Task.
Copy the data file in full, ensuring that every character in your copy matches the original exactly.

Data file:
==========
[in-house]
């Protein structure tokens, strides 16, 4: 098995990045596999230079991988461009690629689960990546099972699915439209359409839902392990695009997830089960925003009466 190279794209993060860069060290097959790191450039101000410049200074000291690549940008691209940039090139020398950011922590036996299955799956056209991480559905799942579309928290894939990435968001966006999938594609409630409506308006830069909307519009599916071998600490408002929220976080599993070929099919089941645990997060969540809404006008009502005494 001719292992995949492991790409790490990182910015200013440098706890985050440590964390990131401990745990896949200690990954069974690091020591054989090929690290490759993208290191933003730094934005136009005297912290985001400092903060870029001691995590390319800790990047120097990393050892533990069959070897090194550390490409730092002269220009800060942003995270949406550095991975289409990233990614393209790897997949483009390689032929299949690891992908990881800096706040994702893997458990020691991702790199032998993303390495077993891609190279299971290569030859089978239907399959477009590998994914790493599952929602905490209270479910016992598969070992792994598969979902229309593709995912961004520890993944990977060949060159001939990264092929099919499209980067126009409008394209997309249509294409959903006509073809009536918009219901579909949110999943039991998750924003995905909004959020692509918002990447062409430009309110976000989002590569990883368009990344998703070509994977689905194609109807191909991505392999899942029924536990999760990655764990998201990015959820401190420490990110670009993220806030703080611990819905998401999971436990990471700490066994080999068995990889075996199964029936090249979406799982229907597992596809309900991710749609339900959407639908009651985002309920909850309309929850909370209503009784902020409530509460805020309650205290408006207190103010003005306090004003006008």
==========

[in-house]
């Protein structure tokens, strides 16, 4: 098995990045596999230079991988461009690629689960990546099972699915439209359409839902392990695009997830089960925003009466 190279794209993060860069060290097959790191450039101000410049200074000291690549940008691209940039090139020398950011922590036996299955799956056209991480559905799942579309928290894939990435968001966006999938594609409630409506308006830069909307519009599916071998600490408002929220976080599993070929099919089941645990997060969540809404006008009502005494 001719292992995949492991790409790490990182910015200013440098706890985050440590964390990131401990745990896949200690990954069974690091020591054989090929690290490759993208290191933003730094934005136009005297912290985001400092903060870029001691995590390319800790990047120097990393050892533990069959070897090194550390490409730092002269220009800060942003995270949406550095991975289409990233990614393209790897997949483009390689032929299949690891992908990881800096706040994702893997458990020691991702790199032998993303390495077993891609190279299971290569030859089978239907399959477009590998994914790493599952929602905490209270479910016992598969070992792994598969979902229309593709995912961004520890993944990977060949060159001939990264092929099919499209980067126009409008394209997309249509294409959903006509073809009536918009219901579909949110999943039991998750924003995905909004959020692509918002990447062409430009309110976000989002590569990883368009990344998703070509994977689905194609109807191909991505392999899942029924536990999760990655764990998201990015959820401190420490990110670009993220806030703080611990819905998401999971436990990471700490066994080999068995990889075996199964029936090249979406799982229907597992596809309900991710749609339900959407639908009651985002309920909850309309929850909370209503009784902020409530509460805020309650205290408006207190103010003005306090004003006008």